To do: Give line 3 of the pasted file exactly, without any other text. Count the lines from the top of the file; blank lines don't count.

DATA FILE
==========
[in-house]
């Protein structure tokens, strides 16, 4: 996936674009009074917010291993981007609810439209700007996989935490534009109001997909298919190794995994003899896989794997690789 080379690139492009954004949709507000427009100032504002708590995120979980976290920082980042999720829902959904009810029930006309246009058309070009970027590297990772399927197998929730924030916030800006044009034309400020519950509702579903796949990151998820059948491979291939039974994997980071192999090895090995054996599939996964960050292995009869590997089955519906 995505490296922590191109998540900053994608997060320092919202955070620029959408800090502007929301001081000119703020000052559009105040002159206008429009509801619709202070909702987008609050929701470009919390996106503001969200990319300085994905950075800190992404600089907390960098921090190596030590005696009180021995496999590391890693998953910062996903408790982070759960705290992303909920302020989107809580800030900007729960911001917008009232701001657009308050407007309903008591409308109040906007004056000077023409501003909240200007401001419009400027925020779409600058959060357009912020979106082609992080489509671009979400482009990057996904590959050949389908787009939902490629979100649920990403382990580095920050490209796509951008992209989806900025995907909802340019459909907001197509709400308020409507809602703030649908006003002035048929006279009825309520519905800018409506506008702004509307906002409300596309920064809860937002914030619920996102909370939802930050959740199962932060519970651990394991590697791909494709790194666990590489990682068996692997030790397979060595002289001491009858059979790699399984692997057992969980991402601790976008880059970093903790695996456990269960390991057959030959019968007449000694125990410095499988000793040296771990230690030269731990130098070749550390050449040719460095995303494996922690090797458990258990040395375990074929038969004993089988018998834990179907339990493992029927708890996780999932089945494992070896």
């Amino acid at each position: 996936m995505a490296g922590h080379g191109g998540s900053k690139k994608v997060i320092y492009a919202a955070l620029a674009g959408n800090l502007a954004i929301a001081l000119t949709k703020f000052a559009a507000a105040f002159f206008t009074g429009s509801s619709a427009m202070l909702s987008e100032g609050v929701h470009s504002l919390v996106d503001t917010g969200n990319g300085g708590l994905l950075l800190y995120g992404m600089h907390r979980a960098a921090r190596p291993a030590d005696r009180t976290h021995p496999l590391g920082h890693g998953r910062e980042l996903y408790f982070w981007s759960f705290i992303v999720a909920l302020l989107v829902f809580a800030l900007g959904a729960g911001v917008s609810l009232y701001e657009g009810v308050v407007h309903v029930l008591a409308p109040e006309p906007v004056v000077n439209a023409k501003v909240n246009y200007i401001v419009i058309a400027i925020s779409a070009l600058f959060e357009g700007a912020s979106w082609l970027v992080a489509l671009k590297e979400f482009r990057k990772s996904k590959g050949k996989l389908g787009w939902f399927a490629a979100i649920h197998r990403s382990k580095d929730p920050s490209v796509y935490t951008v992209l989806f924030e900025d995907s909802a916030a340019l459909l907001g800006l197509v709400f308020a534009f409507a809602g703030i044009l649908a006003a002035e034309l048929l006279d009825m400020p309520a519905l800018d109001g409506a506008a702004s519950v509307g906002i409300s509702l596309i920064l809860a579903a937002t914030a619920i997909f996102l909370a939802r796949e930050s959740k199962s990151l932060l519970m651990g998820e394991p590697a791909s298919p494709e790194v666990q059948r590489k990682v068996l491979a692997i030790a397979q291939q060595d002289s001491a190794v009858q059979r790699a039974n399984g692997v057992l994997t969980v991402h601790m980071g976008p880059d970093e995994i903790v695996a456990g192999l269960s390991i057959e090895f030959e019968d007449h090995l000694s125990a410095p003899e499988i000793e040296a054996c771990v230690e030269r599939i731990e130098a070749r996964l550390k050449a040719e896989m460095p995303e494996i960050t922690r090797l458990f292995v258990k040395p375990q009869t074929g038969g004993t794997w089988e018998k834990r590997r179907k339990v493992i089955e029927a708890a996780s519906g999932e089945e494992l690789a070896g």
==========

């Amino acid at each position: 996936m995505a490296g922590h080379g191109g998540s900053k690139k994608v997060i320092y492009a919202a955070l620029a674009g959408n800090l502007a954004i929301a001081l000119t949709k703020f000052a559009a507000a105040f002159f206008t009074g429009s509801s619709a427009m202070l909702s987008e100032g609050v929701h470009s504002l919390v996106d503001t917010g969200n990319g300085g708590l994905l950075l800190y995120g992404m600089h907390r979980a960098a921090r190596p291993a030590d005696r009180t976290h021995p496999l590391g920082h890693g998953r910062e980042l996903y408790f982070w981007s759960f705290i992303v999720a909920l302020l989107v829902f809580a800030l900007g959904a729960g911001v917008s609810l009232y701001e657009g009810v308050v407007h309903v029930l008591a409308p109040e006309p906007v004056v000077n439209a023409k501003v909240n246009y200007i401001v419009i058309a400027i925020s779409a070009l600058f959060e357009g700007a912020s979106w082609l970027v992080a489509l671009k590297e979400f482009r990057k990772s996904k590959g050949k996989l389908g787009w939902f399927a490629a979100i649920h197998r990403s382990k580095d929730p920050s490209v796509y935490t951008v992209l989806f924030e900025d995907s909802a916030a340019l459909l907001g800006l197509v709400f308020a534009f409507a809602g703030i044009l649908a006003a002035e034309l048929l006279d009825m400020p309520a519905l800018d109001g409506a506008a702004s519950v509307g906002i409300s509702l596309i920064l809860a579903a937002t914030a619920i997909f996102l909370a939802r796949e930050s959740k199962s990151l932060l519970m651990g998820e394991p590697a791909s298919p494709e790194v666990q059948r590489k990682v068996l491979a692997i030790a397979q291939q060595d002289s001491a190794v009858q059979r790699a039974n399984g692997v057992l994997t969980v991402h601790m980071g976008p880059d970093e995994i903790v695996a456990g192999l269960s390991i057959e090895f030959e019968d007449h090995l000694s125990a410095p003899e499988i000793e040296a054996c771990v230690e030269r599939i731990e130098a070749r996964l550390k050449a040719e896989m460095p995303e494996i960050t922690r090797l458990f292995v258990k040395p375990q009869t074929g038969g004993t794997w089988e018998k834990r590997r179907k339990v493992i089955e029927a708890a996780s519906g999932e089945e494992l690789a070896g």